Unfortunately, as open source software has become more widespread, it has created a major attack vector for bad actors. In announcing GitHub’s commitment to the OpenSSF, Jamie Cool made the following observation:

”Software runs the world and open source components form the essential building blocks for all software projects. Today, 99% of codebases contain open source components, and on average, each of those repositories has over 200 dependencies. However, while open source software fuels agility and innovation, it also means that projects inherit technical debt and risk from these components.”

Another major factor has been the rise in supply chain attacks. A supply chain attack involves injecting malware into code before it goes into production, ensuring everyone downstream is impacted. Because of the decentralized nature of the open source, it can be particularly vulnerable to supply chain attacks.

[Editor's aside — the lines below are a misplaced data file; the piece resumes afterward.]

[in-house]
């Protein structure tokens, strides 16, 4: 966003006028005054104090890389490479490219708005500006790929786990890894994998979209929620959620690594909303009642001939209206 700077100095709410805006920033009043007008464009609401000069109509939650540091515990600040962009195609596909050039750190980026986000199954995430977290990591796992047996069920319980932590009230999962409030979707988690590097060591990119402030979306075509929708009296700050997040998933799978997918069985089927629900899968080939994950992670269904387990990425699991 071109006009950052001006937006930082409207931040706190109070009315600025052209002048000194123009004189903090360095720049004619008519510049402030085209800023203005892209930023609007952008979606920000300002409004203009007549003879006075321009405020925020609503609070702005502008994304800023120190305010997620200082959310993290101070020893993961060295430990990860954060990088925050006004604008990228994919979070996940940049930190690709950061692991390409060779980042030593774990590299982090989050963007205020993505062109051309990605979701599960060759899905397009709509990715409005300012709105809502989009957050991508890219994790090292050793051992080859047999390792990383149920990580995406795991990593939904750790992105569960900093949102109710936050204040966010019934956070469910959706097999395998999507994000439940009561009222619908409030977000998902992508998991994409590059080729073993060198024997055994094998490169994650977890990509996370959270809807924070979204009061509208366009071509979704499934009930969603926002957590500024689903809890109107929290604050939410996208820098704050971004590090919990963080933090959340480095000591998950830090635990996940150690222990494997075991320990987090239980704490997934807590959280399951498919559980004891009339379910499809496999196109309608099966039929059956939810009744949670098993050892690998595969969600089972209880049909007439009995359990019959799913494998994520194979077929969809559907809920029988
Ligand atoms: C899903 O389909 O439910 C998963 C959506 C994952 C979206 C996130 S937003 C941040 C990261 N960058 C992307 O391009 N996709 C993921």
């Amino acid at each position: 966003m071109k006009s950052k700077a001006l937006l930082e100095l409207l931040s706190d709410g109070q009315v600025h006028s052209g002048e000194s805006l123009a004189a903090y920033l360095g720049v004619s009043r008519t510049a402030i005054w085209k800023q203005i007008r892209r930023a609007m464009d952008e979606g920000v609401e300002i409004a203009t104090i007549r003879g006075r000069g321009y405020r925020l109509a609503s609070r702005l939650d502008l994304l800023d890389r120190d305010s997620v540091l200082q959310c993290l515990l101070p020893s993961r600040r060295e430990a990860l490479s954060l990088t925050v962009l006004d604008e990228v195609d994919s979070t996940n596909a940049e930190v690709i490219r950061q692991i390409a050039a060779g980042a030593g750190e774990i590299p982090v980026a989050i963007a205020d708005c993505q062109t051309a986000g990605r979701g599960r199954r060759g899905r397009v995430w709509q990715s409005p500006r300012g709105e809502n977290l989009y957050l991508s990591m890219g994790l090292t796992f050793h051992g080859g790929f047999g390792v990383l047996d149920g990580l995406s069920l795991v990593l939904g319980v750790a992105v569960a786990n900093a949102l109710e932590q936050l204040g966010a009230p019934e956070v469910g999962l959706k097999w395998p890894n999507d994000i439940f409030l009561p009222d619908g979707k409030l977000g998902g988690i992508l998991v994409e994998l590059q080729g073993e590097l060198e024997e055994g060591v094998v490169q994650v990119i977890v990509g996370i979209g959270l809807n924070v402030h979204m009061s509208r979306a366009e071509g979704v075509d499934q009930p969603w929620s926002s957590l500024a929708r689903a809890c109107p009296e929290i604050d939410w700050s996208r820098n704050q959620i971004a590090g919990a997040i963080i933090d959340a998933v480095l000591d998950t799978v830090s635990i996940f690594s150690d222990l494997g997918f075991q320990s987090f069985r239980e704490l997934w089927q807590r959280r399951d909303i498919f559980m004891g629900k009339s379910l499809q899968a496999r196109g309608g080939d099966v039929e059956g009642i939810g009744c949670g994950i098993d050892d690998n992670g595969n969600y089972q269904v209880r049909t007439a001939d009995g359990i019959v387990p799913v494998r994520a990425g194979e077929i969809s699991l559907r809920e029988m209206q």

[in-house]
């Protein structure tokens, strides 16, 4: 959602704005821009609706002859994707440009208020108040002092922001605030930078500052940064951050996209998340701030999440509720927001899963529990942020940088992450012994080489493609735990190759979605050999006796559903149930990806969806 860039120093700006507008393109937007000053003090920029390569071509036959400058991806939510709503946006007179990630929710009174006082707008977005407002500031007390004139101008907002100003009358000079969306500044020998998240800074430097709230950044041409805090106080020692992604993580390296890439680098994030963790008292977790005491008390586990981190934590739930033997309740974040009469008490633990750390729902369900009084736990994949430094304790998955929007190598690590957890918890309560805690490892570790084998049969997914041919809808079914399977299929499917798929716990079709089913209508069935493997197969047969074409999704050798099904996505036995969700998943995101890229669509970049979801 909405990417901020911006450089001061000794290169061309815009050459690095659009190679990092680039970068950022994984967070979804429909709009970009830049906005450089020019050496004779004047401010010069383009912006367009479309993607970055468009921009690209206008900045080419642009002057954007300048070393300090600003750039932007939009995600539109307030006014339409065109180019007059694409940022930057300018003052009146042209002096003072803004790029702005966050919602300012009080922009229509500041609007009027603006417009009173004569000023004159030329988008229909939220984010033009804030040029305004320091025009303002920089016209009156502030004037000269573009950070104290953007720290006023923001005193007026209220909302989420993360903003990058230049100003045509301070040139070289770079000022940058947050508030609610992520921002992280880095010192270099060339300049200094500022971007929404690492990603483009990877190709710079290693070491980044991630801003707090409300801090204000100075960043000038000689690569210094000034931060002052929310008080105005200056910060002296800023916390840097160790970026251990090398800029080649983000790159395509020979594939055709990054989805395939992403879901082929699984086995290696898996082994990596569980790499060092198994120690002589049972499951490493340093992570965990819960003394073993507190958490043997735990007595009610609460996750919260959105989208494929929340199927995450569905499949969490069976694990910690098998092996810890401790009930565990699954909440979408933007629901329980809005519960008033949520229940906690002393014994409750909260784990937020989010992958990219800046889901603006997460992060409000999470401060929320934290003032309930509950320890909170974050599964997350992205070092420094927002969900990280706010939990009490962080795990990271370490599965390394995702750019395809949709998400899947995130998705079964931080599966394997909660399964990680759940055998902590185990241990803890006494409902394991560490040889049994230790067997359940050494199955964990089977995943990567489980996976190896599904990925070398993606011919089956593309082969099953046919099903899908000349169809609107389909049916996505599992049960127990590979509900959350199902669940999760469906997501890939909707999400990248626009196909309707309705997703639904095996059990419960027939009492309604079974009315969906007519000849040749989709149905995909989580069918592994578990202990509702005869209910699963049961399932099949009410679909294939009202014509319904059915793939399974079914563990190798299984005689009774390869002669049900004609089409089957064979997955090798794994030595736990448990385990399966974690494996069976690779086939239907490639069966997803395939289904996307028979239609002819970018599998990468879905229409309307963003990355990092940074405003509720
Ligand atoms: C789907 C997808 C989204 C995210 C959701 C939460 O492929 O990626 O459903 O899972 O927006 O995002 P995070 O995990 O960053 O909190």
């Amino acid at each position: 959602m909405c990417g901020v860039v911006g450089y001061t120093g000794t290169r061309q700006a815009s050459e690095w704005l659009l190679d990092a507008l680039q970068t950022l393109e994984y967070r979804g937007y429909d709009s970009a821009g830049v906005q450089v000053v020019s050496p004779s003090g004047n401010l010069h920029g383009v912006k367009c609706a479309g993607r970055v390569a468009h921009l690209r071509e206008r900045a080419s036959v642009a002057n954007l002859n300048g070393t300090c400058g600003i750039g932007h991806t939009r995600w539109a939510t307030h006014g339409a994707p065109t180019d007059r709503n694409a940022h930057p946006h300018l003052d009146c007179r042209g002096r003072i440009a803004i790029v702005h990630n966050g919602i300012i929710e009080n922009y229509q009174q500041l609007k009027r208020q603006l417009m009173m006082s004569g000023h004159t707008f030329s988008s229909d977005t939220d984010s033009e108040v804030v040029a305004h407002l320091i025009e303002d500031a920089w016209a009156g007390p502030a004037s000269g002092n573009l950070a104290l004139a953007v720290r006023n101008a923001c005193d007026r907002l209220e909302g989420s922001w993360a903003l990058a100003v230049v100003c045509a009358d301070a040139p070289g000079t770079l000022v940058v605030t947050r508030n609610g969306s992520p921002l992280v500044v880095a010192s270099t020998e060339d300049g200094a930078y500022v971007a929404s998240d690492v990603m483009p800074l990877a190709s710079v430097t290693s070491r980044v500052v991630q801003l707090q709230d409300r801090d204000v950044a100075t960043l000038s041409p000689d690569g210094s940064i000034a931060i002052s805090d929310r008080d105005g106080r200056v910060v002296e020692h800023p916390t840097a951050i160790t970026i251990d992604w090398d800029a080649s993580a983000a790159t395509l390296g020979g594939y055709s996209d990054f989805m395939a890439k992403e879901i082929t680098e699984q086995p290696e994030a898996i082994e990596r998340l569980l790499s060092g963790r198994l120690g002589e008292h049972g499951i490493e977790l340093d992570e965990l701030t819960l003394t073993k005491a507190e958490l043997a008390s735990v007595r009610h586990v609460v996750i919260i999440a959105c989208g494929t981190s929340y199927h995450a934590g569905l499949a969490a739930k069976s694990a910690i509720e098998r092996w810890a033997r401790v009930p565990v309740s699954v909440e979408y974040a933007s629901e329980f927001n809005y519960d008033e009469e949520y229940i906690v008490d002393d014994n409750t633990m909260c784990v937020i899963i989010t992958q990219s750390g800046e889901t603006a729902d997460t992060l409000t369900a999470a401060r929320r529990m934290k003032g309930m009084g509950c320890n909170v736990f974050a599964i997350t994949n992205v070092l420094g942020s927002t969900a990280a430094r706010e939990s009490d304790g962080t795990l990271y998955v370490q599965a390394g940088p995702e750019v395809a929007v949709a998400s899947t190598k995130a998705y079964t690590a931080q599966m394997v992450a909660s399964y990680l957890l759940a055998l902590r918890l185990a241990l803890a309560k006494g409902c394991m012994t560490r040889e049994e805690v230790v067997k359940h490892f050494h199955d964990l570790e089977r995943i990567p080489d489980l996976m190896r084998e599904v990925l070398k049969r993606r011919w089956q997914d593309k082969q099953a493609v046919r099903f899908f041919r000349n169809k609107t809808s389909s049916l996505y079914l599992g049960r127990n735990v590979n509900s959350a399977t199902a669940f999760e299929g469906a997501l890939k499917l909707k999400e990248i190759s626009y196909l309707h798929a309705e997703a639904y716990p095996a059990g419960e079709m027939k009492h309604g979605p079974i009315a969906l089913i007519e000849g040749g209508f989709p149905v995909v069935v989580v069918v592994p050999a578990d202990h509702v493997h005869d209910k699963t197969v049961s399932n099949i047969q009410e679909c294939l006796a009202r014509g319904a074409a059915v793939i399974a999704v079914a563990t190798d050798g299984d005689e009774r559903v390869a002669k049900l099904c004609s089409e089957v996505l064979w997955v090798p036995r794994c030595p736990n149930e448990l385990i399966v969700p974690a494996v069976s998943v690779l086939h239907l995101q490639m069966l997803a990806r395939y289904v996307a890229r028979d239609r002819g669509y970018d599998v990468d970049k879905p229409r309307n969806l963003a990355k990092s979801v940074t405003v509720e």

For example, the Linux Foundation’s Core Infrastructure Initiative discovered that 7 of the top 10 most-used open source packages were being maintained on an individuals developer’s account. Since the level of, and commitment to, security varies from one developer to another, there is no way to know if appropriate measures are being taken. Worse yet, if one of these accounts was compromised and malicious code injected, it would be extremely difficult, if not impossible, to reliably determine that before the damage occurred.

Mark Russinovich, Microsoft Azure’s Chief Technology Officer highlighted these issues as a motivating concern in the founding of the OpenSSF:

”Open-source software is core to nearly every company’s technology strategy and securing it is an essential part of securing the supply chain for all, including our own. With the ubiquity of open source software, attackers are currently exploiting vulnerabilities across a wide range of critical services and infrastructure, including utilities, medical equipment, transportation, government systems, traditional software, cloud services, hardware, and IoT.